Harriet Tubman. Harriet Tubman is well known for risking her life as a “conductor” in the Underground Railroad, which led escaped slaves to freedom in the North.
But did you know that the former slave also served as a spy for the Union during the Civil War and was the first woman in American history to lead a military expedition? During a time when women were usually restricted to traditional roles like cooking and nursing, she did her share of those jobs. But she also worked side-by-side with men, says writer Tom Allen, who tells her exciting story in the National Geographic book, Harriet Tubman, Secret Agent. Tubman decided to help the Union Army because she wanted freedom for all of the people who were forced into slavery, not just the few she could help by herself.
And she convinced many other brave African Americans to join her as spies, even at the risk of being hanged if they were caught. Tubman had gathered key information from her scouts about the Confederate positions. Harriet Tubman. Harriet Tubman is perhaps the most well-known of all the Underground Railroad's "conductors.
" During a ten-year span she made 19 trips into the South and escorted over 300 slaves to freedom. And, as she once proudly pointed out to Frederick Douglass, in all of her journeys she "never lost a single passenger. " Tubman was born a slave in Maryland's Dorchester County around 1820. At age five or six, she began to work as a house servant. Seven years later she was sent to work in the fields. Around 1844 she married a free black named John Tubman and took his last name. Tubman returned to the South again and again. By 1856, Tubman's capture would have brought a $40,000 reward from the South. Tubman had made the perilous trip to slave country 19 times by 1860, including one especially challenging journey in which she rescued her 70-year-old parents. Becoming friends with the leading abolitionists of the day, Tubman took part in antislavery meetings. Previous | next.
Harriet Tubman. Harriet Tubman Image: Harriet Tubman (avec la permission de la Library of Congress/LC-USZ62-7816) Née esclave africaine dans le Maryland, Harriet Araminta « Minty » Ross a passé toute son enfance à travailler sans rémunération pour le compte de ses propriétaires.
Malgré la préférence d'Harriet pour le travail aux champs, son père et ses frères lui apprirent l'orientation géographique et l'utilité des plantes. Ces habiletés de survie se sont révélées profitables le jour où Harriet Tubman prit conscience que la fuite représentait le seul moyen d'accéder à la liberté.
Après avoir accepté de suivre quelqu'un sur le chemin de la liberté, ce dernier lui infligea une blessure grave à la tête. The Harriet Tubman Institute For Research on Africa and its Diasporas. Harriet Tubman. In 1849 Tubman fled Maryland, leaving behind her free husband of five years, John Tubman, and her parents, sisters, and brothers.
“Mah people mus’ go free,” her constant refrain, suggests a determination uncommon among even the most militant slaves. She returned to the South at least nineteen times to lead her family and hundreds of other slaves to freedom via the Underground Railroad. Utilizing her native intelligence and drawing on her boundless courage, she eluded bounty hunters seeking a reward for her capture, which eventually went as high as forty thousand dollars. She never lost a fugitive or allowed one to turn back. Two things sustained her: the pistol at her side and her faith in God. Tubman collaborated with John Brown in 1858 in planning his raid on Harpers Ferry.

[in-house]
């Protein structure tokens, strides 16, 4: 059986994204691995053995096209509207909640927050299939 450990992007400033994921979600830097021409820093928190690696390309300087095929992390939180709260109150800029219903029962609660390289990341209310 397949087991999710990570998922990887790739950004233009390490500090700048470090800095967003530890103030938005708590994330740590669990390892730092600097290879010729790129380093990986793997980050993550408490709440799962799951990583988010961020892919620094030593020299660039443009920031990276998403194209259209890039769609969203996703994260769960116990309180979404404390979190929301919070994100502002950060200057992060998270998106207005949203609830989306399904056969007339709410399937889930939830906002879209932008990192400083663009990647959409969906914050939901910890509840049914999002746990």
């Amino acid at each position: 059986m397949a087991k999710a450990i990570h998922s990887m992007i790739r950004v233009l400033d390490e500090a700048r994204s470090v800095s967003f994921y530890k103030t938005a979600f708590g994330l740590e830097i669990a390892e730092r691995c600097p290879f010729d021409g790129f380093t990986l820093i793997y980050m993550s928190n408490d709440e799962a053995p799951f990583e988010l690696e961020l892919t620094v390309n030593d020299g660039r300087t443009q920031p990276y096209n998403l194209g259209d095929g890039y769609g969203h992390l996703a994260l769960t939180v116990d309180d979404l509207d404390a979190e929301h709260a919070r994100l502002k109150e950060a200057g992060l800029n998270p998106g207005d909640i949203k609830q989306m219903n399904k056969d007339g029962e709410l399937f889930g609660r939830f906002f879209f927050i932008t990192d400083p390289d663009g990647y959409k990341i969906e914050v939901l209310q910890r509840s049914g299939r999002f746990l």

Tubman’s resistance to slavery did not end with the outbreak of the Civil War. Harriet Tubman. When she was about 12 years old, the young slave girl who would become known as Harriet Tubman was ordered to help tie up a captured slave.
As was often the case, the man had attempted to flee north, only to be snared by a posse before he reached freedom. In due course, the fugitive was returned to the Maryland plantation where he and Tubman lived. Realizing the escapee was about to be whipped, she refused to secure him for the pending punishment. The slave master angrily responded by hurling a two-pound weight at the girl, hitting her in the head. Tubman sustained an injury that resulted in a lifetime of throbbing headaches and unexpected episodes of narcolepsy, which caused her to fall into a deep sleep with little warning. Tubman’s early act of defiance against the overseer and the system he represented served to strengthen her resolve that she would one day attempt her own flight to freedom.
[Harriet] Tubman's Early Years and Escape from Slavery. Biography - American abolitionist. Harriet Tubman, née Araminta Ross (born c. 1820, Dorchester county, Maryland, U.S.
—died March 10, 1913, Auburn, New York), American bondwoman who escaped from slavery in the South to become a leading abolitionist before the American Civil War. She led hundreds of bondsmen to freedom in the North along the route of the Underground Railroad—an elaborate secret network of safe houses organized for that purpose. HARRIET TUBMAN. Harriet Tubman échappa à l'esclavage du Sud et devint l'une des figures majeures de l'abolitionnisme avant la guerre de Sécession.
Elle mena des centaines d'esclaves vers la liberté que leur offrait le Nord en les guidant le long de la route mise en place par l'Underground Railroad, réseau clandestin de lieux sûrs accueillant les fuyards sur leur trajet. Esclave née vers 1820 dans le comté de Dorchester, dans le Maryland, Araminta Ross adoptera par la suite le prénom de sa mère, Harriet.